Sea Of Tranquility

The Web Source for Progressive Rock, Progressive Metal & Jazz-Fusion
  Search   in       
Main Menu

Polis: Weltklang

Six years on from their Sein release East German prog traditionalists Polis return with Weltklang, an album where the band’s desire to sound like a vintage 70s prog rock behemoth knows few bounds. Having spent those intervening years not just writing and recording the eight tracks presented here, Polis have dedicated themselves to building a retro studio crammed with analogue equipment and old recording desks. And all this in order to fulfil the dream of not just sounding like a band from their favoured era, but actually feeling as though they have somehow just arrived from that time. Cleverly, however, Peter Gabriel’s Real World studio was utilised to mix and master the results, leaving a pleasing feel that Weltklang is a 70s album that’s just had the most sumptuous of remasters!

Admittedly these intentions come across as being a little ‘grand’ in the CD booklet, with talk of attempts ‘to get rid of the garments of this all too fashionable little era and drop the seeds of a bigger one into the hearts of its listeners’, coming across as being slightly little pompous. However, when you contextualise that against a long history fighting against the constraints that being a band from eastern Germany still place on acts like Polis, then maybe it’s a little easier to understand the objectives they are working towards.

Cornering this act into a prog situation is both right and wrong, for while some of the more readily welcoming sections in the opening trio of “Tropfen”, “Gedanken” and “Leben” delve deep into a vintage prog sound that skirts around the big boys of that era, everything this lot do is also informed by a more psychedelic bent and maybe even the merest hint of Krautrock. However the chiming guitars of “Gebet”, while nodding to a certain Mr Rothery, do also add a deeper intent, whereas the ever growing atmospheres of the tribal drum inspired “Mantra” closes the album out in quite heady style. With the vocals from Christian Roscher both engaging and enigmatic, he does an excellent job of drawing you ever further into the world being created here and while you couldn’t imagine this German language album spawning any hits, there is a certain stick in the mind quality that his singing provides.

Weltklang is a bit of a slow grower, with little twists and turns within the likes of “Abendlied” providing new aspects with every listen. That high dividend illustrates that the unwillingness of Polis to compromise not only rewards the band themselves, but it also makes for an engaging and at times exhilarating experience for the listener. They maybe aren’t quite reinventing prog in the way they think they are, but the individual take on the wider aspects of that genre displayed here are impressive nonetheless.

Track Listing
1. Tropfen
2. Gedanken
3. Leben
4. Abendlied
5. Sehnsucht
6. Gebet
7. Steig Herab
8. Mantra

Added: May 19th 2020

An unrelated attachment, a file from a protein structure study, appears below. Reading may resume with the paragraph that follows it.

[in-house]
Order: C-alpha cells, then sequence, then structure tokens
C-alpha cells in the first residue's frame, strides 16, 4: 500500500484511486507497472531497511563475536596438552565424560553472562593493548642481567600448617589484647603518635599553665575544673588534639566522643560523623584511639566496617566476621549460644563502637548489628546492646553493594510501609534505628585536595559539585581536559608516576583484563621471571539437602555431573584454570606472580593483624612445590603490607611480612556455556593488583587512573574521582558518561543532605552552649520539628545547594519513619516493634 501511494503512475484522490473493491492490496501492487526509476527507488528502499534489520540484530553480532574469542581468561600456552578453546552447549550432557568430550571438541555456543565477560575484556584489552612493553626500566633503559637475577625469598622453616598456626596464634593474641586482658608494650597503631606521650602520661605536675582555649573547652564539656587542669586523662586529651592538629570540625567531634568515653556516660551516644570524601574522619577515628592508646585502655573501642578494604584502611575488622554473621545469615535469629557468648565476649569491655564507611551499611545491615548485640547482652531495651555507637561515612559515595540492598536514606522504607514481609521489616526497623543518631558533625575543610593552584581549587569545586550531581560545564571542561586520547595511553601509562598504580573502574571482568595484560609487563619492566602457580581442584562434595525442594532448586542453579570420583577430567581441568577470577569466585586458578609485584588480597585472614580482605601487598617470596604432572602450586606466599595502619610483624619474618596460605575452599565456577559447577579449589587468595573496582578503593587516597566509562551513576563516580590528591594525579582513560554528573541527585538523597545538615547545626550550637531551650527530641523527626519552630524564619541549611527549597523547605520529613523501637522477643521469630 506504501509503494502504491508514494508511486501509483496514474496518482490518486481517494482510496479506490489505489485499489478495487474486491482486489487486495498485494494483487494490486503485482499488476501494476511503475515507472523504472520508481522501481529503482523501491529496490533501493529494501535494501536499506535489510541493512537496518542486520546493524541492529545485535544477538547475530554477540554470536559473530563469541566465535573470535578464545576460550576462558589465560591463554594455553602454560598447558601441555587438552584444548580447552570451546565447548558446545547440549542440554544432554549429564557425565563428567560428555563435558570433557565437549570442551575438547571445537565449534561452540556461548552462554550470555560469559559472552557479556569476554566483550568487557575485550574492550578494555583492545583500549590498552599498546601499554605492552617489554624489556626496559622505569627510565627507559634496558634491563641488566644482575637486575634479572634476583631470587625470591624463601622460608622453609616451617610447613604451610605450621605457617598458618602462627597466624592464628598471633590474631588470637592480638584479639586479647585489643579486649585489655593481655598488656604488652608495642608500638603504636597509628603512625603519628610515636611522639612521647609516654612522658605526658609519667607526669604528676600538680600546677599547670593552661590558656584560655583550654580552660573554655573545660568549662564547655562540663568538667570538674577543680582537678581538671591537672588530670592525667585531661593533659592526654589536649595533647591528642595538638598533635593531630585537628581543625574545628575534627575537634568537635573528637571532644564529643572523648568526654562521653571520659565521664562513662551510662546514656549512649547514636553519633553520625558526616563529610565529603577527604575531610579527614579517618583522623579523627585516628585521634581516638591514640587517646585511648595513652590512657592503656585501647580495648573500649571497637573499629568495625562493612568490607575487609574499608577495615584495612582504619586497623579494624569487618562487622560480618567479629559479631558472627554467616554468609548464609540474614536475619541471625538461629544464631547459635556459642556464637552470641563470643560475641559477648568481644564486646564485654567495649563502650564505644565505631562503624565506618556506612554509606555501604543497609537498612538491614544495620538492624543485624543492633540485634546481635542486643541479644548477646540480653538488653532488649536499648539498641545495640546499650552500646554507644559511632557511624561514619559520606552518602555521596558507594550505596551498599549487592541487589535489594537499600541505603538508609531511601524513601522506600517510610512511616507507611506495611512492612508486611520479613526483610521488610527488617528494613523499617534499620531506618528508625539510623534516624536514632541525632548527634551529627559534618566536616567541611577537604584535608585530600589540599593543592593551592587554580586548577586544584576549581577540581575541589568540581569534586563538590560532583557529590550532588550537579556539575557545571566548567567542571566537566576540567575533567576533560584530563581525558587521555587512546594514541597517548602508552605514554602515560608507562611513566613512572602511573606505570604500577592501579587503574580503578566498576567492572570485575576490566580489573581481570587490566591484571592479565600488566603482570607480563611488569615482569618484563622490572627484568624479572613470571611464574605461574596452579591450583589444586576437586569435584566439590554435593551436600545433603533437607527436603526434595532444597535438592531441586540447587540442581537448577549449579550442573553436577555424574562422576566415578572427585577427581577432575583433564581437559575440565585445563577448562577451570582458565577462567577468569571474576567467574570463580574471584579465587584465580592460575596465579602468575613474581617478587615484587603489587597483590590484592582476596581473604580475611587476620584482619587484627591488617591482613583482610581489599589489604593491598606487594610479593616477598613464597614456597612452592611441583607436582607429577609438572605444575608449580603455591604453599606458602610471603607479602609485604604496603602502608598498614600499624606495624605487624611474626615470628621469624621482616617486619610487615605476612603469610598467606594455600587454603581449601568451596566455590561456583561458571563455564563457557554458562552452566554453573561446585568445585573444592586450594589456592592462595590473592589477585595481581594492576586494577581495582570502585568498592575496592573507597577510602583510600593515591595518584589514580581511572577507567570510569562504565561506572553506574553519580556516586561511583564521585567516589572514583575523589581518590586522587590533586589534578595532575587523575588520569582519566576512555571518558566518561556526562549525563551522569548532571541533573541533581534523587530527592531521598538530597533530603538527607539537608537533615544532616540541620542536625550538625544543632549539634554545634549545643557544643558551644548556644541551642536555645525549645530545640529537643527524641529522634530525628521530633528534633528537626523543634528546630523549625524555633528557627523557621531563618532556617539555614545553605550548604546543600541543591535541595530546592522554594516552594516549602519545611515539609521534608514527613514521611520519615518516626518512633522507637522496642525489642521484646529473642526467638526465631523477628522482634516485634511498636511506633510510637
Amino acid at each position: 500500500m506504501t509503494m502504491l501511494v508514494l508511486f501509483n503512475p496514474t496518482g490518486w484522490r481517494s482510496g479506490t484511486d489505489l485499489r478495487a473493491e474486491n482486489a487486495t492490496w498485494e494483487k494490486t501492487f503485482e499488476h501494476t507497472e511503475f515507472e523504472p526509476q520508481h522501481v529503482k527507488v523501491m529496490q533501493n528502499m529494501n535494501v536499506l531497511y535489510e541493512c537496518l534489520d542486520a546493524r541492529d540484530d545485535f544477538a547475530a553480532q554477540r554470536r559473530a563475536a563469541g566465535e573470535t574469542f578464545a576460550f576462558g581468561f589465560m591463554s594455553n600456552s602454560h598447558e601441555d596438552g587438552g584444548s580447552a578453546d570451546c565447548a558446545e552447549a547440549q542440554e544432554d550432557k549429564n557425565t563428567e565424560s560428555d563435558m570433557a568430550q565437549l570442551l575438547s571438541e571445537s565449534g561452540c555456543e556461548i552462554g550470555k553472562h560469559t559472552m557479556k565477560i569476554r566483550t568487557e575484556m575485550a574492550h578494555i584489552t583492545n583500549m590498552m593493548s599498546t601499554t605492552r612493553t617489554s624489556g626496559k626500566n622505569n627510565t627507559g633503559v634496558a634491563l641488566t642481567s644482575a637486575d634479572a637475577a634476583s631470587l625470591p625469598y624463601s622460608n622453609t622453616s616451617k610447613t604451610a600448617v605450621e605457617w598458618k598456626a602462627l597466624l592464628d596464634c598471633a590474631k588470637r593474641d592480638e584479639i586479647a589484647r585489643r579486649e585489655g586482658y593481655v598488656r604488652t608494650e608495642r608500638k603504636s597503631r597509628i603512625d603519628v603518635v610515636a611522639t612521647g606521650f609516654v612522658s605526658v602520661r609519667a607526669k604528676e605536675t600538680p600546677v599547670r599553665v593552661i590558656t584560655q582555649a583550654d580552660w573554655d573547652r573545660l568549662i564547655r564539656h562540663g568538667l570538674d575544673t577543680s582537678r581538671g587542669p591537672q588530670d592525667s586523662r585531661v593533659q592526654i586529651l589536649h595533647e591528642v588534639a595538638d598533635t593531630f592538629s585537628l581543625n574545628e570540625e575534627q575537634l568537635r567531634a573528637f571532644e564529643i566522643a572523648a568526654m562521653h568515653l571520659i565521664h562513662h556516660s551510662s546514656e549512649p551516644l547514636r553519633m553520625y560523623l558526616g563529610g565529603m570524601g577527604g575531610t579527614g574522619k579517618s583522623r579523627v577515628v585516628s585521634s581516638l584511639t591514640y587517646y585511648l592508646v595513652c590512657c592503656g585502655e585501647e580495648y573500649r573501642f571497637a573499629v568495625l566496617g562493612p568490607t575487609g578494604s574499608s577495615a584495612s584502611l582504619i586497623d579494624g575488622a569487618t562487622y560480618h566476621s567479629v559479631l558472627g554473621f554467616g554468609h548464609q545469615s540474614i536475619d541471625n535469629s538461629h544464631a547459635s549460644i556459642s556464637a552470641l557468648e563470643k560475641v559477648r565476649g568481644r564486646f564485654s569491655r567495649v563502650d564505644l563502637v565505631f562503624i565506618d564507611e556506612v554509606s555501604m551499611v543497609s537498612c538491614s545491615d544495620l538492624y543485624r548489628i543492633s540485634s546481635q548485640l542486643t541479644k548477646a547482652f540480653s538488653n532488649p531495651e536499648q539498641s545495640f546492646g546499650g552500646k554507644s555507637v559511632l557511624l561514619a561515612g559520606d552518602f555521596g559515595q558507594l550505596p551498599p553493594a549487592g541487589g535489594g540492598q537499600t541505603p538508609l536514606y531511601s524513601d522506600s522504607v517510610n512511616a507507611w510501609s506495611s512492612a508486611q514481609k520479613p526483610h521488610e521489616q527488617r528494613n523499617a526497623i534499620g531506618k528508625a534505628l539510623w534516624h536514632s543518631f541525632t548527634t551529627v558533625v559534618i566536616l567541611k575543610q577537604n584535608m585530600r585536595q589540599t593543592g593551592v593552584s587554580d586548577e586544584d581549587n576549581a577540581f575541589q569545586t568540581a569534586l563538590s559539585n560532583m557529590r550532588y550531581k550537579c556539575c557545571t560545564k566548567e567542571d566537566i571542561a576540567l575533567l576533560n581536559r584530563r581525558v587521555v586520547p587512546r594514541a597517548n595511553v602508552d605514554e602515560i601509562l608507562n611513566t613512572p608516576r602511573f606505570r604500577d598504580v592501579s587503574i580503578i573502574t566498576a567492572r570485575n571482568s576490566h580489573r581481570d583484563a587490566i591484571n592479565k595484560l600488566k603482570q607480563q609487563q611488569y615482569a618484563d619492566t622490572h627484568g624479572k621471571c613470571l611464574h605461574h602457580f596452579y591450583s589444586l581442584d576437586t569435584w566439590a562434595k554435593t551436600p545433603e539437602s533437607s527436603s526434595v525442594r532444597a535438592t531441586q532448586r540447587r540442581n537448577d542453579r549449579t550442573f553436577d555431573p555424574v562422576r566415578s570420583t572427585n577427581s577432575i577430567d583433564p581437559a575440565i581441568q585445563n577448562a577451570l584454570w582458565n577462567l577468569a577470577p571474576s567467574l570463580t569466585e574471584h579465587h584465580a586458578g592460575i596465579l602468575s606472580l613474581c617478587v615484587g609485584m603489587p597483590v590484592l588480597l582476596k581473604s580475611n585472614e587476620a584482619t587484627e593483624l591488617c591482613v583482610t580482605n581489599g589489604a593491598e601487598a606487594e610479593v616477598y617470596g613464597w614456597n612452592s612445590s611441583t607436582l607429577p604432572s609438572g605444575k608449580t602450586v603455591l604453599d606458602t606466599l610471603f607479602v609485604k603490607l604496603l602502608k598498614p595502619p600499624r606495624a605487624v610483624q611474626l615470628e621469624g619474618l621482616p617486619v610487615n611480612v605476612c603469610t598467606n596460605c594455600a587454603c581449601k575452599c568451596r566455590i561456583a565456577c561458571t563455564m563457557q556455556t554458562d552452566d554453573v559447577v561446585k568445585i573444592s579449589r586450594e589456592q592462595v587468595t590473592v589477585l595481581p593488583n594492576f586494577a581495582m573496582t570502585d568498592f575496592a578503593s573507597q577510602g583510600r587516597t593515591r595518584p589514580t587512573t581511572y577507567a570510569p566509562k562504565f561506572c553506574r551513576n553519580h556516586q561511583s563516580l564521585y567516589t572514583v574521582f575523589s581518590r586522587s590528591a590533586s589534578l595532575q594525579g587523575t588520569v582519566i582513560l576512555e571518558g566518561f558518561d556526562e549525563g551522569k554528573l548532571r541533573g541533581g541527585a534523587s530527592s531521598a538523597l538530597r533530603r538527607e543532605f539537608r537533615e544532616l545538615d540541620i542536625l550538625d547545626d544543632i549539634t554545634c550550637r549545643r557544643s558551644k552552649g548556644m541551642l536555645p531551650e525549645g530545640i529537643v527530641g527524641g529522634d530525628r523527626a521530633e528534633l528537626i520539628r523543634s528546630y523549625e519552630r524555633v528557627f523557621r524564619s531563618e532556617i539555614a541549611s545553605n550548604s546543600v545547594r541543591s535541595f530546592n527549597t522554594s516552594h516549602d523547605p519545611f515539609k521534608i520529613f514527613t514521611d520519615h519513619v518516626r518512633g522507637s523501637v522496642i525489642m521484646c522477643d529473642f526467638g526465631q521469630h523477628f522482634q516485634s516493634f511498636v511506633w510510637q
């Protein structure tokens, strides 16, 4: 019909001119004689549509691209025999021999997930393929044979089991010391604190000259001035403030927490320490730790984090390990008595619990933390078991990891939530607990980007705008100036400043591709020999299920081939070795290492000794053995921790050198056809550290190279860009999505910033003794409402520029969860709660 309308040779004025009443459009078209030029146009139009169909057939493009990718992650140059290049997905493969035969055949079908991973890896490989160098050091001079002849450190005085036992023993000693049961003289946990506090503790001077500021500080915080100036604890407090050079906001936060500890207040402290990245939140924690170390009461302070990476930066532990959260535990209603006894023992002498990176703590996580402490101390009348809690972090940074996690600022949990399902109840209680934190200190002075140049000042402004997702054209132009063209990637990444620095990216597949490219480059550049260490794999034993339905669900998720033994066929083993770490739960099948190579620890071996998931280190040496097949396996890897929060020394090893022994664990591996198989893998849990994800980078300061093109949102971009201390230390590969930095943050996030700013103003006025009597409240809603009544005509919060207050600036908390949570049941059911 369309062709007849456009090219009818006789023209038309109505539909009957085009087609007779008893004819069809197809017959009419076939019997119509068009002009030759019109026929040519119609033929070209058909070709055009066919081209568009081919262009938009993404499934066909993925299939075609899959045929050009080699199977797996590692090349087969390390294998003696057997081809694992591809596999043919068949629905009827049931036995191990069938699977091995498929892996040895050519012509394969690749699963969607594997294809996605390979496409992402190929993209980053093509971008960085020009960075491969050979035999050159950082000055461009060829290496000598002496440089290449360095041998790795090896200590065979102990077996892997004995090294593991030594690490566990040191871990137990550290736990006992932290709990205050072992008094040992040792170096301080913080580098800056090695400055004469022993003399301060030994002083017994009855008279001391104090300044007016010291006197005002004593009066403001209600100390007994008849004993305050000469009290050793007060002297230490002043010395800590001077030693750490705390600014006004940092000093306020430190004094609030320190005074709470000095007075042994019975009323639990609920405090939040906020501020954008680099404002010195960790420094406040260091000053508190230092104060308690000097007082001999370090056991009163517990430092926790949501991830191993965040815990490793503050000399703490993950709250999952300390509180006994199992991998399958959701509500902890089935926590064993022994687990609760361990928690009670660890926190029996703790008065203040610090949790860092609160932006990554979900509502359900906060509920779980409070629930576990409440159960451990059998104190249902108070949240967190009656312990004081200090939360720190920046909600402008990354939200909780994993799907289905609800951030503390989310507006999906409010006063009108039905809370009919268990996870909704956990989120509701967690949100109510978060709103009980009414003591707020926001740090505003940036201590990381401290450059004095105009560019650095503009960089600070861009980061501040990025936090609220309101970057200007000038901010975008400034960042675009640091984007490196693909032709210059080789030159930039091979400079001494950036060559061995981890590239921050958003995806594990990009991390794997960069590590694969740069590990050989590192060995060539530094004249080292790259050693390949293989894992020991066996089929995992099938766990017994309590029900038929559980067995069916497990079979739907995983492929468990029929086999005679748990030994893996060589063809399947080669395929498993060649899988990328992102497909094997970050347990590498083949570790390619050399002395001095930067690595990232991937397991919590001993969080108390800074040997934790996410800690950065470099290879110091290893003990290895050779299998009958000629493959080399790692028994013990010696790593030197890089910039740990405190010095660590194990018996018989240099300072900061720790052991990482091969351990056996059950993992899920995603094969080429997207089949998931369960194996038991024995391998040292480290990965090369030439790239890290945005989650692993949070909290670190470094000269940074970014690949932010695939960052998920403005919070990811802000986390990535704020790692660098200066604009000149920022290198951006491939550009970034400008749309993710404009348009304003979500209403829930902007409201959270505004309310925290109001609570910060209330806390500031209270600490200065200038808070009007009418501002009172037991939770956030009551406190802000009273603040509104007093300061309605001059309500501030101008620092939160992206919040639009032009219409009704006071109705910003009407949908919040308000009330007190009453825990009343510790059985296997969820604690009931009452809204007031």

Reviewer: Steven Reid
Related Link: Progressive Promotions online
Hits: 1407
Language: english

[ Printer Friendly Page Printer Friendly Page ]
[ Send to a Friend Send to a Friend ]


[ Back to the Reviews Index ]

» SoT Staff Roundtable Reviews:

Polis: Weltklang
Posted by Pete Pardo, SoT Staff Writer on 2020-05-19 16:46:03
My Score:

If that nod to Pink Floyd's Live at Pompeii on the cover of Weltklang doesn't grab you, the retro sounds contained within this new Progressive Promotion Records release from German act Polis certainly will. Using all vintage, analog equipment and drawing on their influences from Floyd, Krautrock, and many of the famous Hammond B3 acts such as Uriah Heep, Deep Purple, and Atomic Rooster, Polis have crafted eight new songs on this one that will take you back to 1971, and though the vocals are in German, they are quite melodic and perfectly matching the blissful music here that shouldn't provide any amount of distraction to English listeners. The opening salvo of "Tropfen", "Gedanken", and "Leben" scratch that itch for classic '70s prog, complete with simmering Hammond organ, biting guitar leads, floating vocals, and plenty of atmosphere, while the bubbling bass, Black Sabbath styled heavy riffs, and Jon Lord inspired organ tones of "Sehnsucht" brings to mind more recent Opeth output. Piano is featured on the lush "Steig herab", a melancholy track that builds to a symphonic climax, and "Mantra" is a vocal dominated piece featuring ominous chants and tribal rhythms.

Easily one of the more unique prog-rock albums I've heard here in 2020, Weltklang definitely ticks off the 'vintage' quality box as well as offering some truly different flavors which all adds up to a very enjoyable band that is new to me but one I'll be watching closely going forward.

2004 Sea Of Tranquility
For information regarding where to send CD promos and advertising, please see our FAQ page.
If you have questions or comments, please Contact Us.
Please see our Policies Page for Site Usage, Privacy, and Copyright Policies.

All logos and trademarks in this site are property of their respective owner. The comments are property of their posters, all other content Sea of Tranquility

SoT is Hosted by